When you have your cat and your dog in the same home but in different rooms, you need to introduce them to each other’s scent. One easy way to do this is to simply move them to different rooms after the other animal has been in there for a while.

This will leave plenty of their scent for the other animal to check out. This will get them comfortable and curious about the other animal without recognizing them as a threat.

11. Positive Reinforcement

When your dog is acting the way it should around the cat, you need to praise them and show them positive reinforcement. This will encourage the good behavior you want to see from them and let them know how you expect them to act.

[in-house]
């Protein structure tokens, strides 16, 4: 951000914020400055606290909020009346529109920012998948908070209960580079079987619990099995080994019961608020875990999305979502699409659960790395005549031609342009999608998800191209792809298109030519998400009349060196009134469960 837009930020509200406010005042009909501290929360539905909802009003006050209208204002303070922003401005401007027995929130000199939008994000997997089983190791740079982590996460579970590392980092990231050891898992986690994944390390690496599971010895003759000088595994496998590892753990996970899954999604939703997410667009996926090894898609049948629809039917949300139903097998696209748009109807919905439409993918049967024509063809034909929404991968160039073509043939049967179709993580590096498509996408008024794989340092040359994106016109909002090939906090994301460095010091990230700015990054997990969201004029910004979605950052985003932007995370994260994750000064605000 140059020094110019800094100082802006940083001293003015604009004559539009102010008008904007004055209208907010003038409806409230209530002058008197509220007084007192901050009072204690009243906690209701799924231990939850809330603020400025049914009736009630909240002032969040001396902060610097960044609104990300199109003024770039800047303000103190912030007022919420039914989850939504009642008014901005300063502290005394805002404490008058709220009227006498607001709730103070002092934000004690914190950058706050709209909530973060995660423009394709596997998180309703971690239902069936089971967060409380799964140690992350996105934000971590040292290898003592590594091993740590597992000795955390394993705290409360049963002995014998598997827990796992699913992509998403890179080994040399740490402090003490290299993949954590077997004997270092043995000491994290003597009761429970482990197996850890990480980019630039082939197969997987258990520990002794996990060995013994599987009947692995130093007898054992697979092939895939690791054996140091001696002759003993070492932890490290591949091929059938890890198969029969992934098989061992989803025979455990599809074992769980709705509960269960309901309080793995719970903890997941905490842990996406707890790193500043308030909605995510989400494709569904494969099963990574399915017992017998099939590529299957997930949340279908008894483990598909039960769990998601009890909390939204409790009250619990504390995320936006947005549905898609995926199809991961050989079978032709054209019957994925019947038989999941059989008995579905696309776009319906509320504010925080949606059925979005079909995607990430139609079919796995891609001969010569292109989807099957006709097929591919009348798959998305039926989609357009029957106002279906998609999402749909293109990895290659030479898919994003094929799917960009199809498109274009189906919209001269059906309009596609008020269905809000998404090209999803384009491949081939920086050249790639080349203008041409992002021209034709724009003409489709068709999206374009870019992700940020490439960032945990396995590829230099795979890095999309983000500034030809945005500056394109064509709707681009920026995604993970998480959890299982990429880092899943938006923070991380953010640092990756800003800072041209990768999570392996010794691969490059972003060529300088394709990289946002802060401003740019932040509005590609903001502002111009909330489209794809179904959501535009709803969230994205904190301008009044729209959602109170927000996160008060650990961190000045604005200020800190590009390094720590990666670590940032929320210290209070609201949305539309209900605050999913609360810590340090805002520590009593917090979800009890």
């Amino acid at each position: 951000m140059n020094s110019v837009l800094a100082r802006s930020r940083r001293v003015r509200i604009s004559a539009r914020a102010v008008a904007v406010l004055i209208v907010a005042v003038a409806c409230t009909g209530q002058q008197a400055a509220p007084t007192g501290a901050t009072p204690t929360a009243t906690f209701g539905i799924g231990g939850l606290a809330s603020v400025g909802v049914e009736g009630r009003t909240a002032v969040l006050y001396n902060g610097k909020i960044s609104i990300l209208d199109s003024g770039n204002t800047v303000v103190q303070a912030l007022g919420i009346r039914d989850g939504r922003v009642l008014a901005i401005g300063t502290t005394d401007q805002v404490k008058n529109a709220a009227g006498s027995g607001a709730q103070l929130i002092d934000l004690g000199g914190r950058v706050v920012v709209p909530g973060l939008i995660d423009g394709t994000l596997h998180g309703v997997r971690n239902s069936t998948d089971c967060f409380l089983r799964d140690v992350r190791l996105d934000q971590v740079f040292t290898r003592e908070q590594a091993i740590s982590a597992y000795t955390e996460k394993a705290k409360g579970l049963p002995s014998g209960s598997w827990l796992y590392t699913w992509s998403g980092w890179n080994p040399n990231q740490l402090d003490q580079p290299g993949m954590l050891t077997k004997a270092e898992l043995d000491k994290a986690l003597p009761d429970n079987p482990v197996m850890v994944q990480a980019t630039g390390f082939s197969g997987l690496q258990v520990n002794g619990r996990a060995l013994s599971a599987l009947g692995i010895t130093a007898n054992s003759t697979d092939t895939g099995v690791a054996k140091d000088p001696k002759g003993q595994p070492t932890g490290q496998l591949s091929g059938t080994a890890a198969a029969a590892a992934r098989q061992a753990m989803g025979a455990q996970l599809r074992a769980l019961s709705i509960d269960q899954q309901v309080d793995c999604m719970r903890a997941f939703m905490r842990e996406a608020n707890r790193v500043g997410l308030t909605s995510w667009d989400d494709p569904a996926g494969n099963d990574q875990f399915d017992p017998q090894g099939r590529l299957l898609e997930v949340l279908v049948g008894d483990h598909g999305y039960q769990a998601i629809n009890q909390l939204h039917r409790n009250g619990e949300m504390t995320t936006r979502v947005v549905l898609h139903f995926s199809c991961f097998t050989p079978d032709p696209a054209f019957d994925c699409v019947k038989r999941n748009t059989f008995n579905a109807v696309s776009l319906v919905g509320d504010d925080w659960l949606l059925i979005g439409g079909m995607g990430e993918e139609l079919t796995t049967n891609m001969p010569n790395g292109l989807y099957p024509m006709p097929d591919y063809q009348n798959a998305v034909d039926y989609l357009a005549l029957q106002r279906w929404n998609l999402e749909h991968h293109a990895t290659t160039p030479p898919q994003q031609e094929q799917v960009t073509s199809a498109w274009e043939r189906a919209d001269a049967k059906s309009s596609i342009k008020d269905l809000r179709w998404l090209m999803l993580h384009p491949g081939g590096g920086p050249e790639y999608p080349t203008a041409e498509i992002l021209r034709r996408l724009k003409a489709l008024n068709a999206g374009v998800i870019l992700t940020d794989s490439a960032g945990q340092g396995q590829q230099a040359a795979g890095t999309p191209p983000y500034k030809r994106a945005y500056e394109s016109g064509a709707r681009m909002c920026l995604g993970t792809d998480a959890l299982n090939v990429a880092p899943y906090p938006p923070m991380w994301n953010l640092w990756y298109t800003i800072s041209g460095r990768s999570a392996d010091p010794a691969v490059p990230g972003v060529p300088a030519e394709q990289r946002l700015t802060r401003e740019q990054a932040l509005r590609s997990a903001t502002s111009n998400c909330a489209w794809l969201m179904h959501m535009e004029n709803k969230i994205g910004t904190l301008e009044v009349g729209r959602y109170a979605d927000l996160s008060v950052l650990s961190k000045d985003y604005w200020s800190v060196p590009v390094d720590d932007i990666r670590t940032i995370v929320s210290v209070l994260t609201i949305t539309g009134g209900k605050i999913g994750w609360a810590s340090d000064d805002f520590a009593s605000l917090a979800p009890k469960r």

It’s important to remember that your dog isn’t acting that way to try and create problems for you; they’re just excited and they don’t know what you expect from them yet!

woman giving old dog a treat
Image By: SeventyFour, Shutterstock

12. Stay Consistent

Whenever you’re trying to do anything with either of your pets, consistency is key. This means following all the necessary steps during the integration process and ensuring you take time out of each day to stick with it.

If you don’t take the time to stay consistent, the novelty will never wear off for either your dog or your cat and you won’t be able to successfully introduce the animals to each other.


In Summary

While introducing a hyper dog to a cat isn’t always the easiest thing to do, with the proper steps, some consistency, and some patience, there’s no reason you can’t. Just remember to consistently supervise them for a while ever after they meet each other. That way, something doesn’t happen while you’re not looking!

Featured Image Credit: Iryna Kalamurza, Shutterstock